October 25, 2019
By Timothy Sandefur

In my 2016 book, The Permission Society, I argued that the United States is increasingly transforming itself from a free society—in which people are presumed free, and the government can limit their freedom only when it has good reason to—into a Permission Society, in which we are presumed not to be free, unless and until the government gives us permission to act. Consider the many ways in which we are today forced to get the government’s permission—everything from building a house, to owning a gun, to getting a job, or owning medicine, or donating money to a political candidate, requires some form of government permission. And the result is to empower government bureaucracies at the expense of individual freedom.

Last week, the Pepperdine University School of Public Policy hosted a day-long symposium on the Permission Society, at which I was privileged to give the keynote address. It’s now available online—you can view the video of my address above.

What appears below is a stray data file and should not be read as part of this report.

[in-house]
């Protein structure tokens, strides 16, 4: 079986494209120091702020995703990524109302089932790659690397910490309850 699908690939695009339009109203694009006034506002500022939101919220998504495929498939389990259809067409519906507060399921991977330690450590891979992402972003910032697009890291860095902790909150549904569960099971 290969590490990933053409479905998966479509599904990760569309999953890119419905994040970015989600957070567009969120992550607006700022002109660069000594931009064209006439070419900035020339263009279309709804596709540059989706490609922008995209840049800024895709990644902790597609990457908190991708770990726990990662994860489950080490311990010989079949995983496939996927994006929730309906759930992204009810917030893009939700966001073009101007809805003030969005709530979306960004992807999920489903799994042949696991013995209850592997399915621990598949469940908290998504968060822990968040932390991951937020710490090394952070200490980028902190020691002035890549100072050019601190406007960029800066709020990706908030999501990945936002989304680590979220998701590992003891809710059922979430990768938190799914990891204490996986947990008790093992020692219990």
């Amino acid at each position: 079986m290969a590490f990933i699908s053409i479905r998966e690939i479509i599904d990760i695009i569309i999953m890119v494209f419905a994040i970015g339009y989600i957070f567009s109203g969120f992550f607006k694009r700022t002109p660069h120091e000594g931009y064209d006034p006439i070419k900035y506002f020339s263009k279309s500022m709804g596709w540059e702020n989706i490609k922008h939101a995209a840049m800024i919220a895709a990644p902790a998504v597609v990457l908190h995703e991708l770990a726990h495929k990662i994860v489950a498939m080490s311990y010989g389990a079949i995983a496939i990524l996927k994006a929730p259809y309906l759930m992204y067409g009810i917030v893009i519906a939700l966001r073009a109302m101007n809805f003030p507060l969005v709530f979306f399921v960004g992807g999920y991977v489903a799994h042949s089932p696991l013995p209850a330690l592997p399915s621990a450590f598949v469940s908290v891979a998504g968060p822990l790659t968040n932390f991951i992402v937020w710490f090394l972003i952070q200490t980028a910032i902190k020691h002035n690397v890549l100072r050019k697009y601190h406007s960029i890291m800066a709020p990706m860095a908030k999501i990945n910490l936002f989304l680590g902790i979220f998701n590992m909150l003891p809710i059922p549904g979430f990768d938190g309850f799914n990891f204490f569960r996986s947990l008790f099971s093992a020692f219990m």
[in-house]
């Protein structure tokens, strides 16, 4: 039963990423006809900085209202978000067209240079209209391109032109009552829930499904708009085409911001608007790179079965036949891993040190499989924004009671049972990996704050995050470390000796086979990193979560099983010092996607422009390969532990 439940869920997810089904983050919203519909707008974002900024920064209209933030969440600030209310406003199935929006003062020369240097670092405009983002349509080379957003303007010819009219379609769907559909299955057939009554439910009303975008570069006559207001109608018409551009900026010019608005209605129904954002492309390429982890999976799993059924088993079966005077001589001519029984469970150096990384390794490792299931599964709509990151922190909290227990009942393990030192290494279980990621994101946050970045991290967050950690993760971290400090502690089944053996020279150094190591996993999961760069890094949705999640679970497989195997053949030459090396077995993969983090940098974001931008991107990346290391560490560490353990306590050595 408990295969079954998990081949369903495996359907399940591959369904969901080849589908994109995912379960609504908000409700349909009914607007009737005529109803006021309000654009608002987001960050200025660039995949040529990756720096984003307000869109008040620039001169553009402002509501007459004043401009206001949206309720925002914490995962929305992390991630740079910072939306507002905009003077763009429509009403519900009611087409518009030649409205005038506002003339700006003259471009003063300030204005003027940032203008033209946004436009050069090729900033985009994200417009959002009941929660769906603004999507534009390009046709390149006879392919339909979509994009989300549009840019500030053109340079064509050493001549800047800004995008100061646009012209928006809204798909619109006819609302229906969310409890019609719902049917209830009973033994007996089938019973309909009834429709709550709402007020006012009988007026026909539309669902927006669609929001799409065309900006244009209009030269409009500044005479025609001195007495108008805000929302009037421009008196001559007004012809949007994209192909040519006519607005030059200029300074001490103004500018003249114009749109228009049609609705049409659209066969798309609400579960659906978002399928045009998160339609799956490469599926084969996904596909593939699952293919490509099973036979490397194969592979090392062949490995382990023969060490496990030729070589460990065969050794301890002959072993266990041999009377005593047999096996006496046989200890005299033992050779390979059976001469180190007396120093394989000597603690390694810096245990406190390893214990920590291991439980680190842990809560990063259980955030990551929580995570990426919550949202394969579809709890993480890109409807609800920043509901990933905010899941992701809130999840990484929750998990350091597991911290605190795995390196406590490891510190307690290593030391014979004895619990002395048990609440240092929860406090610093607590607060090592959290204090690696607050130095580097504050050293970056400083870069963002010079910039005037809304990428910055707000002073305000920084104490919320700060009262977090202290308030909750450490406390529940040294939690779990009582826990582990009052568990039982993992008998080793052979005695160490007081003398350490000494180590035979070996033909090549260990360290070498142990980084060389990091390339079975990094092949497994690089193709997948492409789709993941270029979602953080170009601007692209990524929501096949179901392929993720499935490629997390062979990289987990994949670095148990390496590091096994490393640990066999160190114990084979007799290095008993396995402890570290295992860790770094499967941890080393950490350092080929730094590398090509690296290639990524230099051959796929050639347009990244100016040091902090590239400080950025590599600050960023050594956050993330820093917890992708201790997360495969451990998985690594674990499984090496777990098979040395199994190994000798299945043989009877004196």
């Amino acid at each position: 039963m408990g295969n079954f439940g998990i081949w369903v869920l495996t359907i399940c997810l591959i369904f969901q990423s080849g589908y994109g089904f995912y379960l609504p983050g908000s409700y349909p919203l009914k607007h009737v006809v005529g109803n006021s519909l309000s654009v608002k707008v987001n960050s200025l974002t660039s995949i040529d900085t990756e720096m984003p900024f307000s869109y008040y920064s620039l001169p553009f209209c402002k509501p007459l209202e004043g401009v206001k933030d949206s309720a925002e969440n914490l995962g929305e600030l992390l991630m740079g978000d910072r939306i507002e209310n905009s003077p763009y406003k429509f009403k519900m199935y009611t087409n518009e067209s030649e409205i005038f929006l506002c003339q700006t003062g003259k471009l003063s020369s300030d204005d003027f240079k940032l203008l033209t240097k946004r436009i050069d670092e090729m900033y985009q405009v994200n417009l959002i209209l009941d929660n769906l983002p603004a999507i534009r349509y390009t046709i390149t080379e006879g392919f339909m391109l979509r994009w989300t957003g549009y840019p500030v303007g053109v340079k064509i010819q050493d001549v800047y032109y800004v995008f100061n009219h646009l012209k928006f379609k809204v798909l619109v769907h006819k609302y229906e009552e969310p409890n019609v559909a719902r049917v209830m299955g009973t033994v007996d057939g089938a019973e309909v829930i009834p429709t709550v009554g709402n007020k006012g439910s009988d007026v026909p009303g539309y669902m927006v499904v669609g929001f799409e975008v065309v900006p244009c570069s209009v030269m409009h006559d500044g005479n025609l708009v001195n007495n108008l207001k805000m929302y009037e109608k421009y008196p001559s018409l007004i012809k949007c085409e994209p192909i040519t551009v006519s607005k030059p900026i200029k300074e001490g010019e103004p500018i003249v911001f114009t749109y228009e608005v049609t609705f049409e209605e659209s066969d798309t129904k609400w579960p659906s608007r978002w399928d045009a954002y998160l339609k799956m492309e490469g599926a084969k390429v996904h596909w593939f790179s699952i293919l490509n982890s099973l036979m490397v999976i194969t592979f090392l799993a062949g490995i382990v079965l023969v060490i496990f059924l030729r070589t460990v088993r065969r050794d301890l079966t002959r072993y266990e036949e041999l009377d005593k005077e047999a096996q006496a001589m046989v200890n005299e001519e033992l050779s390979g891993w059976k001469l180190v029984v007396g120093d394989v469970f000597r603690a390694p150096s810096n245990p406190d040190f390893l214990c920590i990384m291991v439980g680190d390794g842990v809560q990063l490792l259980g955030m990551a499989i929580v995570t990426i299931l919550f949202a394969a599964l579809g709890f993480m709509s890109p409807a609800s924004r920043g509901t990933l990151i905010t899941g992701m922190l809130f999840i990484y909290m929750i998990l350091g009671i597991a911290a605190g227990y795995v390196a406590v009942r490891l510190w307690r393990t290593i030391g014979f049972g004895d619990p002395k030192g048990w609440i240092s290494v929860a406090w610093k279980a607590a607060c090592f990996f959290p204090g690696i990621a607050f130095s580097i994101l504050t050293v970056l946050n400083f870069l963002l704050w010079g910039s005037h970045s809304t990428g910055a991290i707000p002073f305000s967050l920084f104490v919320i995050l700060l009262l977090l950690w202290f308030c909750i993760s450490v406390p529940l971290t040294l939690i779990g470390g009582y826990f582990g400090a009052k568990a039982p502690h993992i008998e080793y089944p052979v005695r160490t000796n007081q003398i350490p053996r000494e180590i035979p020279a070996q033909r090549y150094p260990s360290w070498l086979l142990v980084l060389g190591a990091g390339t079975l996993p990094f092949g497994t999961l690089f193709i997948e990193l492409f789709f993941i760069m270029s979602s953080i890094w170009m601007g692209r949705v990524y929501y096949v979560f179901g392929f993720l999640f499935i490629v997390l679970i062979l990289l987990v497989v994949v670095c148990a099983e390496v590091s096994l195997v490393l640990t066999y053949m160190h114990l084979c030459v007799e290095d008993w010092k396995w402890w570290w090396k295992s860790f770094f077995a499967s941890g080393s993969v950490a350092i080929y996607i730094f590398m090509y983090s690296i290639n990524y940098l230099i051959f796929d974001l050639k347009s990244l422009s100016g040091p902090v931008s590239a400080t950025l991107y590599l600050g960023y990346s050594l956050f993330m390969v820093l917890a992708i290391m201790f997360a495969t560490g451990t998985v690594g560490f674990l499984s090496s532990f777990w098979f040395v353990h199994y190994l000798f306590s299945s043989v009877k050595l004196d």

In my talk, I explain the competing philosophies of the free society and the Permission Society, examining the ideas of John Locke, Jeremy Bentham, Cass Sunstein, and, yes, even Dr. Seuss. And I offer some ideas on how we can begin to fix the problem of the Permission Society—with three simple procedural protections that we call “Permit Freedom.” First, any time the government requires you to get a permit, the criteria for the permit should be clear, not vague terms like “good cause.” Second, the applicant should get a specific deadline when he or she will have a yes or no answer on a permit application. Third, the applicant should have the right to appeal a permit denial and have that hearing before a real judge in a real court—not a biased administrative agency hearing. You can read more about this proposal here.

Timothy Sandefur is the Vice President for Litigation at the Goldwater Institute.

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